Losing them, fixing them, forgetting to put them in
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Gary Snyder is a poet, lecturer, and environmental activist. He served as the inspiration for the main character in Jack Kerouac’s 1958 novel The Dharma Bums.
The pathless world of wild nature is a surpassing school and those who have lived through her can be tough and funny teachers.
To talk, as some do, about “making a world without war” when we’d be lucky to have a world without nuclear weapons, is talking hearsay and utopian theory. We can’t just talk peace, we have to be peace, or it’s another kind of bravado. I’d like a world without war; but we’d all settle for a world without wars that kill everything. — Gary Snyder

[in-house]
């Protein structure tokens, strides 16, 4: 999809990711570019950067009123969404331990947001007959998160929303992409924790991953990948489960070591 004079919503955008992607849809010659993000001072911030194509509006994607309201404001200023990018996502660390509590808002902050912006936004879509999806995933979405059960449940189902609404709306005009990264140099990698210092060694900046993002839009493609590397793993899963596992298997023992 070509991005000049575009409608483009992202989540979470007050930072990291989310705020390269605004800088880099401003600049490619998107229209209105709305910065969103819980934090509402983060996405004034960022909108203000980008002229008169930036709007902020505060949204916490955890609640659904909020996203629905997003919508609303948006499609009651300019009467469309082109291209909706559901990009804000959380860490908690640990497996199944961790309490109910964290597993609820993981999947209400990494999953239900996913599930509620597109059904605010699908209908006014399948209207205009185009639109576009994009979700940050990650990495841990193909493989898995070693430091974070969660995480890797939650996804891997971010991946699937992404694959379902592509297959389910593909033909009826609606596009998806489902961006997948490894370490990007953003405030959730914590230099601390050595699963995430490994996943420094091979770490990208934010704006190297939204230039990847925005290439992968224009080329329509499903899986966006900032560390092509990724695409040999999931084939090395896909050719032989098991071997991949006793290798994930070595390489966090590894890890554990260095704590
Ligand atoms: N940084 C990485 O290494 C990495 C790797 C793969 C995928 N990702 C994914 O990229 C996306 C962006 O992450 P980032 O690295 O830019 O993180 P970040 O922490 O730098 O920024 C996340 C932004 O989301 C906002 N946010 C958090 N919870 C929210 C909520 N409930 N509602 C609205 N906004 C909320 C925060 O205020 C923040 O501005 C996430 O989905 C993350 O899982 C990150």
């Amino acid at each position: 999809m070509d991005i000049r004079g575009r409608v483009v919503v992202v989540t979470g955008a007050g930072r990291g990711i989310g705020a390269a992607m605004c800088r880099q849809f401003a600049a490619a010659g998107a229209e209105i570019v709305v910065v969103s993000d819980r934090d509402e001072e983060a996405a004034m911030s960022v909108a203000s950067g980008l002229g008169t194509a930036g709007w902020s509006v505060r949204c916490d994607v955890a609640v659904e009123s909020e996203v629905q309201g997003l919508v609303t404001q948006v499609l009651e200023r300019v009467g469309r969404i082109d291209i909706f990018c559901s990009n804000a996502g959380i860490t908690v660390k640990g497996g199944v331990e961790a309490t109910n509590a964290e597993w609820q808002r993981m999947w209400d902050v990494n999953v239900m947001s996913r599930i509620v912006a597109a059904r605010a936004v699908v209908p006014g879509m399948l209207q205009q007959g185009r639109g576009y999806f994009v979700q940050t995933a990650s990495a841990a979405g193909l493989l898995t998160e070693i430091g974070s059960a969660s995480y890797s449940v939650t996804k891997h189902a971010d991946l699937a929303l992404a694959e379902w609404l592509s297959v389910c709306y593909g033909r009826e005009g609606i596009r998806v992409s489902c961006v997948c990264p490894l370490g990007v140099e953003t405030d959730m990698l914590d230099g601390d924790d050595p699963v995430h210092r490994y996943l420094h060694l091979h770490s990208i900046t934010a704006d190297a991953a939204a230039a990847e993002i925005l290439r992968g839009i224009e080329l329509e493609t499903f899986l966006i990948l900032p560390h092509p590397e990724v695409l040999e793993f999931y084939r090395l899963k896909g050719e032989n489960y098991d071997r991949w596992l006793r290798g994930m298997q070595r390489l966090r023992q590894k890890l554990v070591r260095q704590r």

Poetry effects change by fiddling with the archetypes and getting at people’s dreams about a century before it actually effects historical change. A poet would be, in terms of the ecology of symbols, noting the main structural connections and seeing which parts of the symbol are no longer useful or applicable, though everyone is giving them credence.
Once in the Jurassic, about 150 million years ago, the Great Sun Buddha in this corner of the Infinite Void gave a great Discourse to all the assembled elements and energies . . . a Discourse concerning Enlightenment on the planet Earth.